Germany has threatened to boycott the upcoming Euro 2012 soccer tournament to protest the imprisonment and alleged mistreatment of Ukrainian opposition leader Yulia Tymoshenko, who is on a hunger strike at a prison camp.
According to Der Spiegel, Chancellor Angela Merkel may order members of the government not to attend the games, and German ministers have implied that the tournament should be moved out of Ukraine and even that Ukraine should be removed from the international tournament all together.
Visits by ministers or prime ministers are out of the question under the current circumstances, Environment Minister Norbert Röttgen told Bild.
The Ukrainian government should immediately release Ms. Tymoshenko to freedom.
In October, a Kiev court found Tymoshenko, a former prime minister, guilty of abusing her powers by signing a 2009 gas deal with Russia and sentenced to seven years in prison. She has also been accused of embezzling $405 million in government funds when she was head of the state-run United Energy Systems in the 1990s.
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Tymoshenko denies the charges and her supporters, along with the European Union and Russia, have decried her trial and conviction as a political vendetta by President Viktor Yanukovych.
Germany's new president Joachim Gauck has already turned down an invitation for a special summit in Ukraine, while the presidents of Austria, the Czech Republic, Germany, Italy and Slovenia, and high ranking EU officials have also canceled visits, according to the BBC.
Now, Kiev, angered by the talk of boycotts, has accused Merkel of using Cold War tactics.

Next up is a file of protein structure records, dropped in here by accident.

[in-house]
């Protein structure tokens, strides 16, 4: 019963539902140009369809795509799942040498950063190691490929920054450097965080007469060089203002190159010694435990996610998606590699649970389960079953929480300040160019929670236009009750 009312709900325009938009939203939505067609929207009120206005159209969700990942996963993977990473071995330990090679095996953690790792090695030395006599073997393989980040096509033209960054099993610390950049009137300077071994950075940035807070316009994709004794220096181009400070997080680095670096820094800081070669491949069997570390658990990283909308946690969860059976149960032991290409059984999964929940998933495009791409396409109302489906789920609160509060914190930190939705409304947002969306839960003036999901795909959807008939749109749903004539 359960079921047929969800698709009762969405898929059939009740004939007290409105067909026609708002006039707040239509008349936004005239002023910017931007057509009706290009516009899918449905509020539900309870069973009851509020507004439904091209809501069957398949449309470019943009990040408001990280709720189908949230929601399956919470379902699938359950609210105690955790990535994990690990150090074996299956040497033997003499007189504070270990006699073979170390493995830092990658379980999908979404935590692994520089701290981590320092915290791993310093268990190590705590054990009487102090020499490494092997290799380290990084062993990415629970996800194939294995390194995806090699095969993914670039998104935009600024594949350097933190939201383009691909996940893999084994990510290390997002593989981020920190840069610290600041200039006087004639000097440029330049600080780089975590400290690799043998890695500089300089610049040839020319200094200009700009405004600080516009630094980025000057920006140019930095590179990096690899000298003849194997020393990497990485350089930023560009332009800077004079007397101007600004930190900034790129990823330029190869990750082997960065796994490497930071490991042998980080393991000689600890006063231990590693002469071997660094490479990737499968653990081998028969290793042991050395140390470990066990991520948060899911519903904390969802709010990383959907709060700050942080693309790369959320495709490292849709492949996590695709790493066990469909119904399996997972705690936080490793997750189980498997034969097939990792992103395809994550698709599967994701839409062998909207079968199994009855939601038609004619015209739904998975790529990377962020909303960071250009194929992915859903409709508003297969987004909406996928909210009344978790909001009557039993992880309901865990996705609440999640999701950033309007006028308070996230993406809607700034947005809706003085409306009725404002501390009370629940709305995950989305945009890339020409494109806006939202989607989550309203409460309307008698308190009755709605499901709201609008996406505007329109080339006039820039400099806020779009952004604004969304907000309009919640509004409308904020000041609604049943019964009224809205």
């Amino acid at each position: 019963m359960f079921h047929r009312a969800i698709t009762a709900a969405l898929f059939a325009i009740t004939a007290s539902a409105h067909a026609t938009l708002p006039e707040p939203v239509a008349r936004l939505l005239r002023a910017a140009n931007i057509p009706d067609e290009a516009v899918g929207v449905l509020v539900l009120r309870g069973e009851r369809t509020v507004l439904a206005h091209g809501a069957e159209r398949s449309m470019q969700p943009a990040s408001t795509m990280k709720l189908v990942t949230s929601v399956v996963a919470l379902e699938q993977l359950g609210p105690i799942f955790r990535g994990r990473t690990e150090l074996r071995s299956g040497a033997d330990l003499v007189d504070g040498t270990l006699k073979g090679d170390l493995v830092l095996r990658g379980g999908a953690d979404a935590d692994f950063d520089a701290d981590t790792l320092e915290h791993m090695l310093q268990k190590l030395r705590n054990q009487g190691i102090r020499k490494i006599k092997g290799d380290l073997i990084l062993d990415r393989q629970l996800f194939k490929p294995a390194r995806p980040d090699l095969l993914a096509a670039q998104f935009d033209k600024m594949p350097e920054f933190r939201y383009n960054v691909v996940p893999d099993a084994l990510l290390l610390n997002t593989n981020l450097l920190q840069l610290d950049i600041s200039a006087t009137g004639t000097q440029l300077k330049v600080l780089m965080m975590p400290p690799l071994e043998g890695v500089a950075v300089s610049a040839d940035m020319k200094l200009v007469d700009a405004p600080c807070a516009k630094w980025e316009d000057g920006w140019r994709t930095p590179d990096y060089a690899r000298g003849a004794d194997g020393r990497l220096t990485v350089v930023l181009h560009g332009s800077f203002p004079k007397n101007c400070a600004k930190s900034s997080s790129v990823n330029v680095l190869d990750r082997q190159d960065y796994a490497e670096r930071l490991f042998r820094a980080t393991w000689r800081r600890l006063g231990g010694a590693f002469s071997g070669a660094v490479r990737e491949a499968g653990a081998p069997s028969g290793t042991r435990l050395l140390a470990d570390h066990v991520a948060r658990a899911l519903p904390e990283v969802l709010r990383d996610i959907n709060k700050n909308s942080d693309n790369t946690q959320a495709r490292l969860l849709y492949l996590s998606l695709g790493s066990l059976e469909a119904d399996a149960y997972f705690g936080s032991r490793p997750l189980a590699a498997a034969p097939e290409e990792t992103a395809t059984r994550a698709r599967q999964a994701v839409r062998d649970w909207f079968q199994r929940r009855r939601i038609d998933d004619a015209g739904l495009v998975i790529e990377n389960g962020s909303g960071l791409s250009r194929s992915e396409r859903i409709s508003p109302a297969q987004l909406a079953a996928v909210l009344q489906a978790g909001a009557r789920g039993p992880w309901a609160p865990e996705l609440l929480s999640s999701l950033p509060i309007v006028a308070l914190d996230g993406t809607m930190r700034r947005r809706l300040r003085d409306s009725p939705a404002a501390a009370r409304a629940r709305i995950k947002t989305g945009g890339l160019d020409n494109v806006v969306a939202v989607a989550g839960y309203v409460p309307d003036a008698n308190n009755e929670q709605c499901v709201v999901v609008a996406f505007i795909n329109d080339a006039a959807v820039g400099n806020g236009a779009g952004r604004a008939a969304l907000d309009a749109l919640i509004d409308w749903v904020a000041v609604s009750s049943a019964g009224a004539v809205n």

We would not like to think that the political leaders of Germany are capable of reviving the methods of the Cold War and making sport a hostage of politics, foreign ministry spokesman Oleg Voloshyn told the Interfax-Ukraine news agency, according to the Telegraph.
We would like to think we are just talking about a false media report here.
Politics and sports have long gone hand-in-hand -- from the Nazi-led Berlin Olympics in 1936 to Boston Bruins' goalie Tim Thomas refusing to meet with President Barack Obama -- and the boycott is a very powerful tool. Bishop Desmond Tutu once credited the 20-year international boycott of South African sports clubs persuading the supporters of apartheid to change their ways.
The 1936 Olympics in Germany were boycotted by the short-lived left-wing government in Spain and also by Communist Russia.
Voloshyn is also correct in linking Merkel's possible boycott to the Cold War. The 1980 and 1984 Summer Olympics saw the back-and-forth boycotts by the United States and the Soviet Union, with the U.S. refusing to go to Moscow to protest the Soviet invasion of Afghanistan, while the USSR, 14 eastern Bloc countries and Soviet allies skipped the Los Angeles games four years later.
Government-imposed boycotts are certainly hard for athletes, some of whom undoubtedly miss their only chance at competing in the historic games, but they are important for sending a political message and bringing international attention to important issues, which is what Germany is hoping will happen this June.
The (Euro 2012) spotlight should be used to put the attention on the conditions there and create as much pressure as possible on the regime, Michael Vesper, the general director of the German Olympic Sporting Committee, told Deutsche Welle.
However, some in Germany and abroad think that a boycott is neither necessary nor effective.
German Olympic Sports confederation chief Thomas Bach told Reuters that boycotting major sports events has proved to be unsuccessful and senseless in the past, adding that after the boycott of the 1980 (Moscow) Olympic Games, not a single Russian soldier withdrew from Afghanistan.
Sports cannot and should not be political, Bach said. It must always be neutral. Only then can it be unifying and help build bridges instead of erecting walls.
Germany's first game is against the Netherlands in Kharkiv on June 13.